The primary goal of this project is to assess the efficacy of various intervention strategies in preventing or alleviating symptoms associated with hip instability in children with severe cerebral palsy, with the validated Caregiver Priorities and Child Health Index of Life with Disabilities (CPCHILD) questionnaire serving as the primary outcome measure of health-related quality of life for this population.

https://clinicaltrials.gov/ct2/show/NCT01987882t

Eligibility:

  • 2-18 year olds with a working diagnosis of cerebral palsy or cerebral palsy-like condition
  • A migration percentage ≥ 30%
  • Non-ambulatory; the primary mode of mobility is a wheelchair
  • Parent/primary caregiver must understand one of the languages in which the CPCHILD has been translated, culturally adapted and validated.

Contacts: Dr. Unni Narayanan, MBBS, MSc, FRCSC unni.narayanan@sickkids.ca and Ashley Ferkul, BA ashley.ferkul@sickkids.ca

4) Perinatal Arterial Stroke: A Multi-Site RCT of Intensive Infant Rehabilitation (I-ACQUIRE)

Study Description

The proposed study is a Phase III trial designed to assess the efficacy of two different doses of I-ACQUIRE for children 8 to 36 months with PAS and hemiparesis. 240 children will be randomly assigned to one of 3 treatment groups (N=80 per group). 1) Moderate Dose I-ACQUIRE (3 hrs/day, 5 day/wk X 4 wks), 2) High Dose I-ACQUIRE (6hrs/day, 5 days/wk X 4 wks), or 3) Usual and Customary Treatment (U&CT). I-ACQUIRE will be delivered by protocol-trained therapists and monitored weekly for dosage and treatment fidelity.

https://clinicaltrials.gov/ct2/show/NCT03910075

Eligibility:

  • Child between 8-36 months with hemiparesis and a diagnosis of Perinatal Arterial Stroke (PAS)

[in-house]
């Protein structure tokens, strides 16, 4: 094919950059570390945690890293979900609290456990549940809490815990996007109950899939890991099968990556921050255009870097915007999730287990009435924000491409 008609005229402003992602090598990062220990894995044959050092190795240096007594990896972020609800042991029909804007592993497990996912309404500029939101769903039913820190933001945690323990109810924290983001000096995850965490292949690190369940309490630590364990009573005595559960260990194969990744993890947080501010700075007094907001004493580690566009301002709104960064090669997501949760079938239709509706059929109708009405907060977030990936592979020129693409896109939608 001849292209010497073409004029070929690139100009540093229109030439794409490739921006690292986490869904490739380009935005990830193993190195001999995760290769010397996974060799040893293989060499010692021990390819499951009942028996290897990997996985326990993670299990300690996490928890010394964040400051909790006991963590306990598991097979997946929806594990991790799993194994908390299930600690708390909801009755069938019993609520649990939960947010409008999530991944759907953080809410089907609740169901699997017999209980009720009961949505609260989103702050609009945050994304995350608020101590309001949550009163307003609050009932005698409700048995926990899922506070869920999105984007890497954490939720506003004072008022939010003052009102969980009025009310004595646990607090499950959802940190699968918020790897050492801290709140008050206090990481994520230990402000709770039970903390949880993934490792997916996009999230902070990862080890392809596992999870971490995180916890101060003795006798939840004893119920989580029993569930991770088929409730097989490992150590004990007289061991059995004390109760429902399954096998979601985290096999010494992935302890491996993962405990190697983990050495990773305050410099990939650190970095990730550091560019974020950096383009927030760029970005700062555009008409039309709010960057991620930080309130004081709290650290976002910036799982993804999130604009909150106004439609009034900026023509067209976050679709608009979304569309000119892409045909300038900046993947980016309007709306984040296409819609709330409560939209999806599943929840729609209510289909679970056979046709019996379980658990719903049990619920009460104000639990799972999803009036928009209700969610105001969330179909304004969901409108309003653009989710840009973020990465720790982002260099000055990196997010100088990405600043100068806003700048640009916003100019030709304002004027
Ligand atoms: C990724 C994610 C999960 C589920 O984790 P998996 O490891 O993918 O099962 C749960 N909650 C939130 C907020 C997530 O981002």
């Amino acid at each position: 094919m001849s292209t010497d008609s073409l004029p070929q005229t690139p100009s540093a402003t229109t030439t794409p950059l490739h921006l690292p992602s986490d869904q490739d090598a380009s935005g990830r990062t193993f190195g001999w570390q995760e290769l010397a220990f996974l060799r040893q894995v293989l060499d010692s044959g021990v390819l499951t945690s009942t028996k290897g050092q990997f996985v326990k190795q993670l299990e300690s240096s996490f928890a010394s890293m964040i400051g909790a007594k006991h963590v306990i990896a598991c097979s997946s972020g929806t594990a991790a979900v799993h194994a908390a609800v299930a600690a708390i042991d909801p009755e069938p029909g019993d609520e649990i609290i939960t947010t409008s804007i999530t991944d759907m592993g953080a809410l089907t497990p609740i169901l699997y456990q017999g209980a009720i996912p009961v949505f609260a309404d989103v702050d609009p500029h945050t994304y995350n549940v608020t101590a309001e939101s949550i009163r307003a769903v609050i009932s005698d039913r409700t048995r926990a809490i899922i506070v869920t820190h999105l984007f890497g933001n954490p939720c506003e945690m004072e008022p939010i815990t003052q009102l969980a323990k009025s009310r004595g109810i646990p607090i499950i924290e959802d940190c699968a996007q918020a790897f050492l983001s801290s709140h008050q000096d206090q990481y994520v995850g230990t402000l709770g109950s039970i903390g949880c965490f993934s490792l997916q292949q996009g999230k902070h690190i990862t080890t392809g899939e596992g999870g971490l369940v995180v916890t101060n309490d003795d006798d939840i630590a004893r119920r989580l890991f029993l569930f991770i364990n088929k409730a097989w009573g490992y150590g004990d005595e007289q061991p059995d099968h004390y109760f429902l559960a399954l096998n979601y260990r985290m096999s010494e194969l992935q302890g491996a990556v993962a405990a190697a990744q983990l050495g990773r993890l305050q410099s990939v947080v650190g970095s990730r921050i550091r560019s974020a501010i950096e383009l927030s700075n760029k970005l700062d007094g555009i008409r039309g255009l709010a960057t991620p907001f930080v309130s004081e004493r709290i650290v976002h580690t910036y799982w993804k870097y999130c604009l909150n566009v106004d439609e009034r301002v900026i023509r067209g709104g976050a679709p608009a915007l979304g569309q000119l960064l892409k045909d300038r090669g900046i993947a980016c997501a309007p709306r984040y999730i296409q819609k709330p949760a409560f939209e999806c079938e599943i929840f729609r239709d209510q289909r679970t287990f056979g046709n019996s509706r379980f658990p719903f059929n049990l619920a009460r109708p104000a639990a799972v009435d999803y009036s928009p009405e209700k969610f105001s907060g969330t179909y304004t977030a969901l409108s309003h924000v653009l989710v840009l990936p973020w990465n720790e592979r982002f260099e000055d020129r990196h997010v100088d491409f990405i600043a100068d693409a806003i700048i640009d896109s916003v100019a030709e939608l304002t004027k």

• Parental permission to provide the child's clinical MRI to the study
  • Parent(s) willing to participate in the home therapy component
  • One parent English language proficient and will take the lead in interacting with study staff and completing self-administered forms and interviews in English

Contacts: Laura Bateman, B.S. 540-526-2033 laurapb2@vt.edu and Stephanie DeLuca, Ph.D. 540-526-2098 Stephdeluca@vt.edu

5) Neonatal Seizure Registry - Developmental Functional Evaluation (NSR-DEV)

Study Description

Neonatal seizures due to brain injury are associated with high risk of neurodevelopmental disability in infancy. Although prognosis in early childhood is a critical question for parents and providers, outcomes beyond infancy are generally unknown. Further, parents of infants with neonatal seizures are at risk for mental health disorders, which can undermine their ability to care for a child with medical complexity and may contribute to impaired child development. Participants will be enrolled at one of nine sites across the USA and evaluated using developmental questionnaires and in-person neurodevelopmental testing. Parent well-being will be assessed at each time point.

https://clinicaltrials.gov/ct2/show/NCT04337697

Eligibility:

  • Children who are 2-8 years old enrolled in NSR-II
  • Alive at the start of the NSR-DEV study period
  • Parent(s) who are English or Spanish literate (with assistance of interpreter)

Contacts: Hannah C. Glass, MDCM, MAS 415-476-3785 hannah.glass@ucsf.edu and Yasmeen A. Rezaishad, BS 415-476-3785 yasmeen.rezaishad@ucsf.edu

6) Pain Burden in Children and Adolescents with Cerebral Palsy (CPPain)

Study Description

Pain in children and adolescents with cerebral palsy (CP) is a significant health challenge that so far has received too little attention. The goal of the CPPain program is to reduce the pain experience and effects of children and adolescents living with CP. The purpose of basic data collection is to provide in-depth knowledge of the pain burden of children and adolescents with CP.This knowledge is needed to develop targeted pain-relieving interventions for this vulnerable group of children, who are burdened with the challenges associated with chronic illness. In the next step, nested intervention will be co-created with children and adolescents with CP, their parents as well as health care professionals, and other professional caregivers involved in or responsible for management of pain based on existing research and baseline findings.